We Have a Dog Named Oswald

One of my many jobs is raising dogs. If I were to write a resume, it would be varied indeed. There is not one thing that connects with another thing to make any kind of sense. Two Etsy stores that have me in the sewing room so many hours per day (which I love), photography (which I also love) and the kennel. (Who doesn't love puppies?) I am good at photographing dog collars. I guess you can connect those dots. And I always have dogs to model things. But really, what kind of a job is this going to land me? That's why I just keep doing what I'm doing.

Well, that, and all my varied jobs allow me to be a stay-at-home mom with incredibly flexible hours, and that is of utmost importance to me. Just because of the weird dynamics of our family. And I don't work well with others. I'm pretty much a loner with zero social skills. And I love dogs.

But that's not where I'm going with this.

As a kennel owner, I sometimes struggle with what I do. One of the first struggles is with my title. The ASPCA has made it so that one can't call themselves a backyard breeder or a hobby breeder anymore, and a "professional breeder" makes me sound like a definite puppy mill. The other titles have been sullied as well in an effort to discourage breeders because nobody is supposed to want to buy purebred dogs; all dogs need rescued. I'd agree that all the shelter dogs need homes. I wish I could adopt one. Honest, I do. (I'm not allowed. I'm an irresponsible pet owner who does not spay or neuter my pets. Because I use them for breeding. Which isn't allowed because the shelters are overflowing with dogs. This is what my local shelter told me.) My wonderful online friends have started referring to me as a "responsible breeder." I like that. I'm using that. It's what I am. But I won't shout that too loudly because the ASPCA will find a way to make that look bad as well. So there is one struggle solved.

Another thing I struggle with is a bit more complicated, and less easily fixed. Dogs can have puppies until they're about 5 or 6 years old, and then they should be retired because they've kind of done their time. Just because they CAN have more puppies doesn't really mean you should tax them to death. It's not fair to the dog. Personally I wouldn't want to have babies until menopause just because I can, so I won't do that to a dog of mine. That's part of the "responsible" part of being a responsible breeder. But because of this, those dogs that retire from the breeding program then need re-homed. We sell these dogs at such huge discounts that sometimes new owners end up with free dogs. But I am far more particular where my mamas go than my babies because everyone is tolerant of a baby and expects them to soil in the house and chew things. My mamas are well trained dogs because they live in my house, but my rules aren't necessarily your rules and sometimes people forget that. They are far less tolerant of an adult dog that makes a mistake, so I am far more particular in choosing a home that completely understands this. Not that my girls have ever come back with a bad report, but I don't take chances. Those ladies work so hard for me, the least I can do is make sure they retire to the best homes ever. Or more like The Best Homes Ever.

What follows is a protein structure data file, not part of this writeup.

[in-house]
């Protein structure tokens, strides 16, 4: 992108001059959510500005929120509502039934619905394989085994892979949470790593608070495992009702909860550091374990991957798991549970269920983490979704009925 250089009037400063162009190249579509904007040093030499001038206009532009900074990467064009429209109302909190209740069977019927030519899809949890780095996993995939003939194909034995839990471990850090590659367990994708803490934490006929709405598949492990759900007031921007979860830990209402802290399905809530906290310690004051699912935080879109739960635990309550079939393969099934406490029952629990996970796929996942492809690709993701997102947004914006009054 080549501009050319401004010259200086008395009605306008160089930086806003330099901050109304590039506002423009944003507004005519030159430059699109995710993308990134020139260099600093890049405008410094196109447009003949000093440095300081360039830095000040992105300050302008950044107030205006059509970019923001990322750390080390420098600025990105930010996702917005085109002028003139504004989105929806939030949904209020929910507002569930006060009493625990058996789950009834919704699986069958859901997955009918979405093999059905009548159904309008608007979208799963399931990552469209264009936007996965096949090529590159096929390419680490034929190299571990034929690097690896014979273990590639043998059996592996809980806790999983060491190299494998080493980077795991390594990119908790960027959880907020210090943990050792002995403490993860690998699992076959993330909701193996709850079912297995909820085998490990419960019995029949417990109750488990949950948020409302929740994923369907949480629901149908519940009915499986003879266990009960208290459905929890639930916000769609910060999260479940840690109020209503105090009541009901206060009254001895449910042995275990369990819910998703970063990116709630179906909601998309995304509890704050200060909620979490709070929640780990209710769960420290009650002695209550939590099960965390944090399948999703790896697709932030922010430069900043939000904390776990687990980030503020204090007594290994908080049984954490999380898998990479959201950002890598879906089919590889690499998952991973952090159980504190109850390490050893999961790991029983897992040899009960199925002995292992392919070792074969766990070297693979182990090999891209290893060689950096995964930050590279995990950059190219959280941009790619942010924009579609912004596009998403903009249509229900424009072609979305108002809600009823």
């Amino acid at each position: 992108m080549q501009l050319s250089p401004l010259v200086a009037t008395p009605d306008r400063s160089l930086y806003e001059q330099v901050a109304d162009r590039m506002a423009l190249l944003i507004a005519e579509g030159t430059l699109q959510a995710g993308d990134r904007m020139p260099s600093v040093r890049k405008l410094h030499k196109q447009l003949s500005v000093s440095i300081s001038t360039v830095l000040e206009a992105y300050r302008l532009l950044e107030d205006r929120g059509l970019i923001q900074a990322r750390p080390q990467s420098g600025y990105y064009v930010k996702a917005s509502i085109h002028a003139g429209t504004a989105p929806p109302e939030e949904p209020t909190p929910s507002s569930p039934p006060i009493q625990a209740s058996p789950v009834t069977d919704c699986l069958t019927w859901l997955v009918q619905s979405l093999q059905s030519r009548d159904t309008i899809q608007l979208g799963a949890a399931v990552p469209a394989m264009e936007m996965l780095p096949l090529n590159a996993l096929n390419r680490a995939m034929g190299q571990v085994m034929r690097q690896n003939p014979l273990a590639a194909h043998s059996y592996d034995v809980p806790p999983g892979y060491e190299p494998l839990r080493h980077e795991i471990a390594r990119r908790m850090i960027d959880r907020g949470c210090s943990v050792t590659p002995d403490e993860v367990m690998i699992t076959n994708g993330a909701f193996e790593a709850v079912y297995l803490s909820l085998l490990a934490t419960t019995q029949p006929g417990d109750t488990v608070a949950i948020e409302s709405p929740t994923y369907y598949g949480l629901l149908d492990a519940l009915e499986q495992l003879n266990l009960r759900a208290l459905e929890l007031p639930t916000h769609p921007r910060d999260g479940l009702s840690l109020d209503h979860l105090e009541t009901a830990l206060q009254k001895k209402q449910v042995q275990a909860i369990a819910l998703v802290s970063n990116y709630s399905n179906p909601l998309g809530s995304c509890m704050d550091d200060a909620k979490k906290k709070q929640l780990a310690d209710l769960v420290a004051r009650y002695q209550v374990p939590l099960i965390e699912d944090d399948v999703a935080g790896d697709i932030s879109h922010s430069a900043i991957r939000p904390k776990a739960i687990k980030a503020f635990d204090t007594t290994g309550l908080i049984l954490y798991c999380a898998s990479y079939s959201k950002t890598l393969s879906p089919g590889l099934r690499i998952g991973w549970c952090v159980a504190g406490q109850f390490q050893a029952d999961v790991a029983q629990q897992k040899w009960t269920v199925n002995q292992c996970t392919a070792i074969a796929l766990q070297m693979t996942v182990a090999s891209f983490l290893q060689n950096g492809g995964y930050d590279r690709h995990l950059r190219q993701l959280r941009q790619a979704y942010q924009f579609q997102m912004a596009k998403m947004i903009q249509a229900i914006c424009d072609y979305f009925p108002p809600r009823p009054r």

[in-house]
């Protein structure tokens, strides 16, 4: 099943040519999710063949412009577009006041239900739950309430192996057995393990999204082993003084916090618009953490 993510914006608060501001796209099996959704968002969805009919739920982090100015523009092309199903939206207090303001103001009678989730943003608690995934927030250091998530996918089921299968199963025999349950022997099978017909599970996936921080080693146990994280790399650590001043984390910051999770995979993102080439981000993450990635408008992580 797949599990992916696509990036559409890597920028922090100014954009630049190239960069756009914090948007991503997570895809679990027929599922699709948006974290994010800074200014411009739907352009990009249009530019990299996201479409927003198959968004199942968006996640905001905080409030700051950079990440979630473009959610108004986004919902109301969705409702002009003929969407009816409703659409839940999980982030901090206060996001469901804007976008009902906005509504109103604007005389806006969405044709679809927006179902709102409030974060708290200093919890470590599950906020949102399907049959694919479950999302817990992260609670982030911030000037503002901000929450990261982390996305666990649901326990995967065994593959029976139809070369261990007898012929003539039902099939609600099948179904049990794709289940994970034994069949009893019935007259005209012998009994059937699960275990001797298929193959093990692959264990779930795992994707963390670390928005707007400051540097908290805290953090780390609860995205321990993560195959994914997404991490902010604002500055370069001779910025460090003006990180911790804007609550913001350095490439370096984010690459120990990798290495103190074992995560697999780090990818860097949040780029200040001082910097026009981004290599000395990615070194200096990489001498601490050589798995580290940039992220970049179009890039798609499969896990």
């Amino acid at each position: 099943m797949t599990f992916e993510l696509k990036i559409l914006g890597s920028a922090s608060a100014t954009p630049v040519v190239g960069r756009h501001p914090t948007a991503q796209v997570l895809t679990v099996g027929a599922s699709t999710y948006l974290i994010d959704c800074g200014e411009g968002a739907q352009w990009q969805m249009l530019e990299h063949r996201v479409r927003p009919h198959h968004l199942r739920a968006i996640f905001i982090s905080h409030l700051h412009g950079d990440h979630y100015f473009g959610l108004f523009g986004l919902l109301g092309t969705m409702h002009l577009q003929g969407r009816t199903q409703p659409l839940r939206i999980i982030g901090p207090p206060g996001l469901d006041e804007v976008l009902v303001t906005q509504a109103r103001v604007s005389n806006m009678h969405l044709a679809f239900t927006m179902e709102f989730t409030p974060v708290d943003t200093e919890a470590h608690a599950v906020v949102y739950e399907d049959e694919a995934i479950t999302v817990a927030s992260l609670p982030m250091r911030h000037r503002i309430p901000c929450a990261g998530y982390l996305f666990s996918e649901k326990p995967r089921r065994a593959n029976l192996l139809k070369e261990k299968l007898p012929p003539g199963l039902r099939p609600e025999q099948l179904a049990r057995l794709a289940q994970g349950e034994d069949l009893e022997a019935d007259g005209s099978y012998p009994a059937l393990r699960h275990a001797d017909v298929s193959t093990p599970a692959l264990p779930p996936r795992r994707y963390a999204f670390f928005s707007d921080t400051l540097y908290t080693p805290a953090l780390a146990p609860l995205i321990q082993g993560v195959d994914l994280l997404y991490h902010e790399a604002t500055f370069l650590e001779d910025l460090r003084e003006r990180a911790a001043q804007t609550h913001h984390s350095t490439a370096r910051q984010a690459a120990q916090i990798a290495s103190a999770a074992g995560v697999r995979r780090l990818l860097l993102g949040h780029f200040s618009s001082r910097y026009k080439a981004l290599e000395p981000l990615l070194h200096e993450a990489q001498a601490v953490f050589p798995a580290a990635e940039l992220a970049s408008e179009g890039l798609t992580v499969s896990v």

And that's one of the hardest parts of this job. Re-homing a dog that we've lived with for 5-6 years and loved as part of our family. The heart and mind don't always see eye to eye on this point. But there are state and federal laws prohibiting how many dogs we can own while in this business so we just can't keep them.

Our french boy, Jack, is the one needing replaced this time. There are some cosmetic flaws with him that we're not entirely in love with, and while they sound trivial and superficial, if we are asking good money for puppies they have to be as near perfect as they can be. Jack is throwing his cosmetic flaws into his babies on occasion. We are not happy about this.

Oswald joined us today as a replacement for Jack. Ozzie, however, isn't as fabulous as he looked in photos. So now I've got this dilemma. My heart loves Jack. My mind knows neither dog is best. For crying out loud. And this is another struggle I have with raising dogs. I sound incredibly heartless when I turn into a dog broker. The easy-come, easy-go string of dogs we have here makes me look like I could really care less and just use dogs as a means to an end. And I guess I do to an extent. I have learned to separate myself from the dogs, while loving them immensely. Weird, but it works for me. Call it a coping mechanism. I look at the dogs as business. That I love.

Except I love Jack. And now I have Ozzie. And today this job is hard because I don't like the choices that I have to make. Some days, even the fact that I have puppies is hard. It's because of those puppies that I have to be so ruthless. Darn this job.

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